Phineas Gage was a likeable railroad worker, aged 25, when an accident changed his life and medical science forever. He had an "iron frame" and an "iron will" to match, and was almost never sick or disagreeable.
But an explosion while working the railroad, according to his doctor John Harlow, "projected the iron obliquely upwards...passing completely through his head, and high into the air, falling to the ground several rods behind him, where it was afterwards picked up by his men, smeared with blood and brain." The "iron" was a tamping rod three feet and seven inches in length, with a diameter of one inch and a weight of 13 pounds. It went directly through his brain from the bottom and left through the top of his skull.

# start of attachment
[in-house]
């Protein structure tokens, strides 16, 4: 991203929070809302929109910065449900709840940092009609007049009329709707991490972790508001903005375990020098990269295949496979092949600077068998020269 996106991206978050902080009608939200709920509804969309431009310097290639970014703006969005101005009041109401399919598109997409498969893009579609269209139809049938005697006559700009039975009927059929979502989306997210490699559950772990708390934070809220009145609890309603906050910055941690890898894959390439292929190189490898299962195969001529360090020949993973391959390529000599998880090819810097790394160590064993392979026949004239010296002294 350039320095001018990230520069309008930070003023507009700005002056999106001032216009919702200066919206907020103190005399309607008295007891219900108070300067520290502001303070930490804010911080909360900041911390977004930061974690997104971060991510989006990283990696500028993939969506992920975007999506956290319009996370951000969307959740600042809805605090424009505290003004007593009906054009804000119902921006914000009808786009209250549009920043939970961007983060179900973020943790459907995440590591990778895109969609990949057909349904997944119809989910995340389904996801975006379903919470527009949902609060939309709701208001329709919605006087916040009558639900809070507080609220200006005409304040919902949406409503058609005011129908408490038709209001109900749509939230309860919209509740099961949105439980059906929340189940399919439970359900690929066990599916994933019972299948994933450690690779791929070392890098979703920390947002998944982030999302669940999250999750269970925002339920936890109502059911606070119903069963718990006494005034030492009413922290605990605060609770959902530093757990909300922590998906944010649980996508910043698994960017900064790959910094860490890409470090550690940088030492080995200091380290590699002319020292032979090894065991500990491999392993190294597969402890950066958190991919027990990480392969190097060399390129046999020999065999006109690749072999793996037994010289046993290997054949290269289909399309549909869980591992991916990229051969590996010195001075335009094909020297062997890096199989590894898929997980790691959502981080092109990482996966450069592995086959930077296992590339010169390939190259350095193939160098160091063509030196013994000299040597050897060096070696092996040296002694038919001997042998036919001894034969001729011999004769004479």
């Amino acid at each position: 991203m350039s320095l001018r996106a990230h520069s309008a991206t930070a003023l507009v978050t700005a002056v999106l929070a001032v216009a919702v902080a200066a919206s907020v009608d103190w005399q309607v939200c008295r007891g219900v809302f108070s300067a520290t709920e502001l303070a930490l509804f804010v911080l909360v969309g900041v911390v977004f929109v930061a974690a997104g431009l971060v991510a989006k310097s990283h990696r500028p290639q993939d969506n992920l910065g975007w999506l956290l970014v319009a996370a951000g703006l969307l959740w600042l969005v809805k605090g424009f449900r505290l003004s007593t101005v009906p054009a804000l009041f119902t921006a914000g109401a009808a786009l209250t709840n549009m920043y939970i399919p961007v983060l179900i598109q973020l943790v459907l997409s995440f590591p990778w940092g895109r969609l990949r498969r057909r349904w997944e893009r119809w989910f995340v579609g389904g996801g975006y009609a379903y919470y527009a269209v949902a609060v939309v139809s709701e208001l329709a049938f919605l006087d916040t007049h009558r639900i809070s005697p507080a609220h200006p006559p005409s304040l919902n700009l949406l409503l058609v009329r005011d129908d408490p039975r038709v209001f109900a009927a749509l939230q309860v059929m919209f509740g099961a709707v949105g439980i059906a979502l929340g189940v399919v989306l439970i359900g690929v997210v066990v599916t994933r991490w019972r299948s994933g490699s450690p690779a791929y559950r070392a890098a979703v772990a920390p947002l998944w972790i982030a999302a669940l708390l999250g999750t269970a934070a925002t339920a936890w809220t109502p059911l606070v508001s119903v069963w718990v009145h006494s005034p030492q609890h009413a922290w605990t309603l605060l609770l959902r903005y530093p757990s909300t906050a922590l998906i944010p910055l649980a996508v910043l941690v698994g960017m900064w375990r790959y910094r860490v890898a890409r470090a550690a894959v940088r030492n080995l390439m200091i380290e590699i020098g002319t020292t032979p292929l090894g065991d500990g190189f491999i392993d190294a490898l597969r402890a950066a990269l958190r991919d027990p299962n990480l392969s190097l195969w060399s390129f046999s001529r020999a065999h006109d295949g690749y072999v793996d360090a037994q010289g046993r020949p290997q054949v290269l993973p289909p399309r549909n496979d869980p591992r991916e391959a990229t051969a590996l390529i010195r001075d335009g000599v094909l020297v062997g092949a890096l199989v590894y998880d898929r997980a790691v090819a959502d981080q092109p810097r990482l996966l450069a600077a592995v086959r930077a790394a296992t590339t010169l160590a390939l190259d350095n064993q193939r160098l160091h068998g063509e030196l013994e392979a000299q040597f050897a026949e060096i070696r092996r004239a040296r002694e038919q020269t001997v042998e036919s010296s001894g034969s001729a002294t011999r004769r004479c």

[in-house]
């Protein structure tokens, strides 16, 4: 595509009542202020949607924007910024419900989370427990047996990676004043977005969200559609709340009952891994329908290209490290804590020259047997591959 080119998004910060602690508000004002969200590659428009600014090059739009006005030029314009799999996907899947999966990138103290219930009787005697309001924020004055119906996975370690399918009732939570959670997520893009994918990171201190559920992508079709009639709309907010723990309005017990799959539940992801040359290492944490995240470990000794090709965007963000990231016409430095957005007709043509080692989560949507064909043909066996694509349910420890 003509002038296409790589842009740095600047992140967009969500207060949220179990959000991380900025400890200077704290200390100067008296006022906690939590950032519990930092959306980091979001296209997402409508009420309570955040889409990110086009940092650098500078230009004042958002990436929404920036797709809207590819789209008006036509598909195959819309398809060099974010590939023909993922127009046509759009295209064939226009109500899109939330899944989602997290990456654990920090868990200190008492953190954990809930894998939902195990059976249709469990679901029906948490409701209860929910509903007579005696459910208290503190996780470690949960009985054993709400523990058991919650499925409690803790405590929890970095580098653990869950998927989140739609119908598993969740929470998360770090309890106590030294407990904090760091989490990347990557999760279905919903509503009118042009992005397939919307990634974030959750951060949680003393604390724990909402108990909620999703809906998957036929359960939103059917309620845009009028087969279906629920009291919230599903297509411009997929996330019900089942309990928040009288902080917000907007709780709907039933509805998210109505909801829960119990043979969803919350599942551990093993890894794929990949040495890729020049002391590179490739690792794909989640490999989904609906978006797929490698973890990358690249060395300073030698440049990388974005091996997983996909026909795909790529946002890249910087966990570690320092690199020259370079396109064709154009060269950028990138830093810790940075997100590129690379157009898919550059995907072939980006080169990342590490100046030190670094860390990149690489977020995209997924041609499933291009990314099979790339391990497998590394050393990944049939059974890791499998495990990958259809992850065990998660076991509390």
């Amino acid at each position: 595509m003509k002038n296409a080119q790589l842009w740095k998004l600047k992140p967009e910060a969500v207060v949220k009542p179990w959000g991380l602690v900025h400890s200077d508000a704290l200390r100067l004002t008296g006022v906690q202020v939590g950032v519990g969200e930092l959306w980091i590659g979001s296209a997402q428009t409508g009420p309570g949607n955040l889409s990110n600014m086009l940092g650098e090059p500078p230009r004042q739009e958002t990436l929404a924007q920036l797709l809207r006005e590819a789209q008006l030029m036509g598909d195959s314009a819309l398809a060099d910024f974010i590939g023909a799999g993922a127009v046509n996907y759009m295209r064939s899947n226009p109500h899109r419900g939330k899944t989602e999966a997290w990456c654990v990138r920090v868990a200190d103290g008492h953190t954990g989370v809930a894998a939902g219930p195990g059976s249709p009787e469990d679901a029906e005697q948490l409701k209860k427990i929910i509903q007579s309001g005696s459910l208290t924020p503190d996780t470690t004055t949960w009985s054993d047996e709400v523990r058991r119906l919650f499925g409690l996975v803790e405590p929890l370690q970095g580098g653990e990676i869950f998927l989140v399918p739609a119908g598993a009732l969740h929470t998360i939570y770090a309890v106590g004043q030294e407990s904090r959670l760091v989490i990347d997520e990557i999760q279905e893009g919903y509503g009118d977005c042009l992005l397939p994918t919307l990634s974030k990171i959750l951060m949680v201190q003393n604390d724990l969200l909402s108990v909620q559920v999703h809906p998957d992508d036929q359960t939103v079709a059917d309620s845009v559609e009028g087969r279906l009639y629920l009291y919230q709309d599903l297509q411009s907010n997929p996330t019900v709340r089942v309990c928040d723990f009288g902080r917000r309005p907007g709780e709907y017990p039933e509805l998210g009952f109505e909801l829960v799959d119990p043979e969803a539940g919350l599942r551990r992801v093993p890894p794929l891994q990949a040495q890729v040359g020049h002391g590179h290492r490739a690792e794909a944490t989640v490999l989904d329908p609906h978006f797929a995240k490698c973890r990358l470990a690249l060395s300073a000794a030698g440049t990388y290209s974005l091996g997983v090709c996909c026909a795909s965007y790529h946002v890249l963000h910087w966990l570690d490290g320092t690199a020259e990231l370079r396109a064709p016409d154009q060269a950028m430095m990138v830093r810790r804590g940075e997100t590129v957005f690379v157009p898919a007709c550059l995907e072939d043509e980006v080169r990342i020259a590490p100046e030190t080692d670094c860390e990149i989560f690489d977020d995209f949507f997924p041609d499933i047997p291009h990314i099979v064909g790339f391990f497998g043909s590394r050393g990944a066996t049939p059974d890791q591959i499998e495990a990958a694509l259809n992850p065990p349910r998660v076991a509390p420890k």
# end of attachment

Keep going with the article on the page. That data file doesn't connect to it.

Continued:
Phineas Gage survived for 12 years after his accident, but the injury to his brain changed his personality. He became disagreeable and unreliable. He lied constantly. Medical science began to realize that changes to the brain can affect personality.
His skull and the iron rod, which Phineas loved to carry with him after the accident, are now in the Museum of the Medical Department of Harvard University.
- Twomey, Steve (January 2010). Phineas Gage: Neuroscience's Most Famous Patient. Smithsonian Magazine. Retrieved October 1, 2016.